Can Host Try Connecting Even With No SSID?

Some columnist at PCWorld recommended "increasing the security" of the wireless router against unwanted connections by removing the option of broadcasting the SSID.

But that means on my host running WinVistaHomePrem, I have to type in the SSID and network key/passphrase every time, which for me is an annoyance.

Isn't there a way of getting my host to persist in connecting with "Unnamed Network" which has the strongest signal of all available wireless networks? Or is this just the price I have to pay for "extra security"?

Reply to
Loading thread data ...

Put the SSID back. It's so easy to sniff out the SSID that there's no point in this. Just make sure you're using WPA with a strong passphrase.

Reply to

That doesn't sound right to me.

I don't broadcast my ssid, but that does not require the passphrase to be rekeyed every time - under xp and Ubuntu.

All you should have to do is key in the known ssid name and the passphrase once and the PC should retain that information.

There's something screwy with your setup or the way you are using it.

While not broadcasting the ssid will not prevent sniffer porgrams detecting yhe network, it will quite often make the address invisible to ordinary network connection software as supplied with wifi adaptors.



Reply to
me here

XP which is fully updated and Vista have a checkbox in network properties called "connect even if the network is not broadcasting" and this must be checked.

Reply to

LR wrote in alt.internet.wireless:

With my Vista interface, once a successful connection is made giving the SSID and the key/passphrase authentication, the user is presented with TWO checkboxes:

"Save this network"

and the "Start this connection automatically"

In saving the network, it saves it to a list of all successfully connected networks.

But here is the bizarre thing: when Vista sees an available wireless network broadcasting its SSID, say it's "MyWirelessNet" and it is in the list, it connect and even adds a new listing entry "MyWirelessNet 2" and it increments each time, despite it being the same network!!

And the same goes for each time I manually connect by giving the SSID and creates a new entry in the wireless networks successfully connected table.

I am at a loss to know how Vista arrives at this.

What Vista should be doing is connecting to the network, finding it as the name in the previously connected networks, and NOT presenting me with an interface asking me to "Save this network" when it has already been saved.

This seems to be a Vista flaw, among tens of thousands.

Reply to

Have you checked the box I referred to? Some wireless adapters will not work properly with Vista's method of handling hidden SSID's. "Currently there are several widely-distributed WLAN drivers which either do not support or do not work properly with the Vista method of dealing with non-broadcast SSIDs, including the Intel 3945ABG and the Broadcom 802.11g Network Adapters.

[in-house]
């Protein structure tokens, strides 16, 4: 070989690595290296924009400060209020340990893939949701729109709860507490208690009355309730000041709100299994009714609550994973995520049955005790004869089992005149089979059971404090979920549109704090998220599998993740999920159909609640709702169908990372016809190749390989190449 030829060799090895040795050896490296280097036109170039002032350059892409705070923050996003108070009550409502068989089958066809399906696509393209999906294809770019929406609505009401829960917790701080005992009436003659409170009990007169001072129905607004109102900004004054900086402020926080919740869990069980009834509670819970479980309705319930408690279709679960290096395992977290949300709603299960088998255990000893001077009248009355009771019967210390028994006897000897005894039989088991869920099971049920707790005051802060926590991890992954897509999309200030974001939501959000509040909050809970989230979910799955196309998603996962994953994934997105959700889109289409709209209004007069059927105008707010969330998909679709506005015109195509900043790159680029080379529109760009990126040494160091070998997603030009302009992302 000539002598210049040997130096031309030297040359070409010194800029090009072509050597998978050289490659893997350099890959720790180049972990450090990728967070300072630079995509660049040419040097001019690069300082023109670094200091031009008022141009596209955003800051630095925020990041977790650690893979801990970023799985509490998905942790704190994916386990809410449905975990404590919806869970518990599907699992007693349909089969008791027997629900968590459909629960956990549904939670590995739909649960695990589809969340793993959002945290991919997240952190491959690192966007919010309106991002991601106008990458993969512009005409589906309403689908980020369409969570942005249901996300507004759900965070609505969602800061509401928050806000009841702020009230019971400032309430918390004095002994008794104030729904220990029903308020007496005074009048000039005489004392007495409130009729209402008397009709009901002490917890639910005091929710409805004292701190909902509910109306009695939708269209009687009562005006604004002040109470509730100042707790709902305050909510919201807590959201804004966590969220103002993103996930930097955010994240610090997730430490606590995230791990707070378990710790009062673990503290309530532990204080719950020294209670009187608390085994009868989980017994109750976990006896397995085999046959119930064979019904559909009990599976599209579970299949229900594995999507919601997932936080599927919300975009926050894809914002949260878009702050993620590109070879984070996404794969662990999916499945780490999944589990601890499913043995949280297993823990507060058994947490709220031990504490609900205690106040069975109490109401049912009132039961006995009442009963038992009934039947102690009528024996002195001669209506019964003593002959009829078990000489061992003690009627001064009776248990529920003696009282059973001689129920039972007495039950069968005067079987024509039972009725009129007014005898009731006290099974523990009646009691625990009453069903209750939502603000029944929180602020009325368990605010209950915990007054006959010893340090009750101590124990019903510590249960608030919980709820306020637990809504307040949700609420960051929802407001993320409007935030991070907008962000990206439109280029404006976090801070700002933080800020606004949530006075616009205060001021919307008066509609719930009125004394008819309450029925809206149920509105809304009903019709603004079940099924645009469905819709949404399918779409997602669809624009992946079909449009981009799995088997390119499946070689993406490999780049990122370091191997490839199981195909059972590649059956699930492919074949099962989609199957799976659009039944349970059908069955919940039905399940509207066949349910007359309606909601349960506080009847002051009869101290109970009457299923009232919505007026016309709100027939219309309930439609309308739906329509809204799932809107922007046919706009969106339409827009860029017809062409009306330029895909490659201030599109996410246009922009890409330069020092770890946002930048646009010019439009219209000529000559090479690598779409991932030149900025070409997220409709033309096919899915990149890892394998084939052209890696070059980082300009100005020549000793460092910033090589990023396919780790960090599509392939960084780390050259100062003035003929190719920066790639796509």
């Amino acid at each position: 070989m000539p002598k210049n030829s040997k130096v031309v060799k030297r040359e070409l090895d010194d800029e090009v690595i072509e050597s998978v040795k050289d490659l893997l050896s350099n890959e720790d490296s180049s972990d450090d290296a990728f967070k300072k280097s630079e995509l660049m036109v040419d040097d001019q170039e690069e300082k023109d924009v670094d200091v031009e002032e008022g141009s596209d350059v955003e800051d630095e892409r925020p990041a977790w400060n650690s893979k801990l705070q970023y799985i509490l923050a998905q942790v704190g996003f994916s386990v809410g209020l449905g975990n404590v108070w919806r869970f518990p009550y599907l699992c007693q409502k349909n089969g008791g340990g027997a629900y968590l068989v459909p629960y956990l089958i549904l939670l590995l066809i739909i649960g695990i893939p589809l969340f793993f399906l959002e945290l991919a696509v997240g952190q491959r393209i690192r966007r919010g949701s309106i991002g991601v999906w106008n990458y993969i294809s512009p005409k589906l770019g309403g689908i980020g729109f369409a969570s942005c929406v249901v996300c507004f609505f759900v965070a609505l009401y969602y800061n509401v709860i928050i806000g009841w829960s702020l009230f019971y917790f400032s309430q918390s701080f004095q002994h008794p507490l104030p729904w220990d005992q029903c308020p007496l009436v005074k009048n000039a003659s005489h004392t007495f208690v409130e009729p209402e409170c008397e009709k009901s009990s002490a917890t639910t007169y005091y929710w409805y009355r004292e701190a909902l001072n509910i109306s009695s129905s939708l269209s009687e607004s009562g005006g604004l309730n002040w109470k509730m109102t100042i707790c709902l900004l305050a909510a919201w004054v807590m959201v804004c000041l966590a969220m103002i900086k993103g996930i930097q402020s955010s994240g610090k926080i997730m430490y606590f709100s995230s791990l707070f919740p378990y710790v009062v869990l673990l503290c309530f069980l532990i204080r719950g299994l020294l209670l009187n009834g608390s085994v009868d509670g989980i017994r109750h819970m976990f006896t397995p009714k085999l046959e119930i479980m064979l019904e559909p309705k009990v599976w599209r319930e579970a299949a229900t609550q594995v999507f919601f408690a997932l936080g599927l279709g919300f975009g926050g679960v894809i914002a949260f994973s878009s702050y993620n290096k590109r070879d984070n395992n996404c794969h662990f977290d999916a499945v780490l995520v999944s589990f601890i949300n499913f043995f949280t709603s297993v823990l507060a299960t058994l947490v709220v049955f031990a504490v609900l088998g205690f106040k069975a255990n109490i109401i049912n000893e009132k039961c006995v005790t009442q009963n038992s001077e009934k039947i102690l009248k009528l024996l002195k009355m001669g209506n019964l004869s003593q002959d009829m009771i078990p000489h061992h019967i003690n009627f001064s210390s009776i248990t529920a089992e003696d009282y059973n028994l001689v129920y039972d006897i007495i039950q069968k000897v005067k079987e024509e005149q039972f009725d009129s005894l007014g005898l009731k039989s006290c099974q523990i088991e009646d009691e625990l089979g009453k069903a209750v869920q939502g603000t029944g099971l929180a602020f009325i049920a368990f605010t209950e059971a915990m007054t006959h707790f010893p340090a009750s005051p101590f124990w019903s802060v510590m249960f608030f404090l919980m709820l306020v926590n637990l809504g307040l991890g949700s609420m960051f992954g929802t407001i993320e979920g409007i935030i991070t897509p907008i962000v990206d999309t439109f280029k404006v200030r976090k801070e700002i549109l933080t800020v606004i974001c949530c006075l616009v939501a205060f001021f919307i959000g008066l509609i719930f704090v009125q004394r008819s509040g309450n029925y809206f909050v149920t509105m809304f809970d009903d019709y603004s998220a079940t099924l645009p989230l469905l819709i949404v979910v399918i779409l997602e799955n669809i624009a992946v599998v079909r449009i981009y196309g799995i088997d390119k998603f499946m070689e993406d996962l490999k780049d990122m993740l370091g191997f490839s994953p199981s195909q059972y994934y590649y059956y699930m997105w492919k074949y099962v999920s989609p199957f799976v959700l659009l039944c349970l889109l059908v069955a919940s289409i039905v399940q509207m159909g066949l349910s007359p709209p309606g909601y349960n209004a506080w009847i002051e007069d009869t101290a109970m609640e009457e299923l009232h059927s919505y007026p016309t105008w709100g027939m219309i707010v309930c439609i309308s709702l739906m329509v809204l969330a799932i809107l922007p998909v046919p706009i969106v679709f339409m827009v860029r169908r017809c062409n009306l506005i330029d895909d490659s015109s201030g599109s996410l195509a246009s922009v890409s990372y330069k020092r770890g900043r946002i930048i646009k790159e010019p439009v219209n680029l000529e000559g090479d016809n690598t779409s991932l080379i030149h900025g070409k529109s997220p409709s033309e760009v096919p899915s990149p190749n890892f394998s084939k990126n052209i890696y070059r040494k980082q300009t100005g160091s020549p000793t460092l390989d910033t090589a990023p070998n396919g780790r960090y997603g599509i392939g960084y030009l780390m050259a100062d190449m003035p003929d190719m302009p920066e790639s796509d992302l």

The Intel 3945ABG adapter is very widely distributed in current laptop models. The latest Intel driver provides improvement but does not address all issues with hidden SSIDs encountered when roaming or resuming from hibernation.

Broadcom does not show any unnamed networks, and they are not planning to fix this. One of the reasons, besides being low priority for them, is also to push customers to stop hiding the SSID, which creates a problem instead of solving it."

Reply to

Yes, turn SID broadcasting back on. What you read is just the nonsense that "expert columnists" just keep repeating to fill space. Turning off SSID broadcasting just causes more trouble for you (as you found) and those within range of your router.

Reply to

LR wrote in alt.internet.wireless:

Now you can understand why I posted my problem to learn about the very things you are telling me in your response.

My notebook is the HP Pavilion dv9500t which comes the the Intel Wireless WiFi Link 4965AGN. You listed a bunch of exceptions and I suppose I would guess that my wireless adapter is part of them.

From you and others, I have heard enough to believe that stopping the broadcast of the SSID is not really a security enhancement and fully an annoyance.


Reply to

Agreed. You may, however, want to use a name that doesn't have meaning outside the intended users. If you'd rather not have J.Random Idiot seeing the network name and see it as an interesting target for abuse.

It's a shame there's not a standard way for a wifi network to 'publish' identifying information. You could, of course, use hotspot software to present a splash page. But not all routers support it.

-Bill Kearney

Reply to
Bill Kearney Forums website is not affiliated with any of the manufacturers or service providers discussed here. All logos and trade names are the property of their respective owners.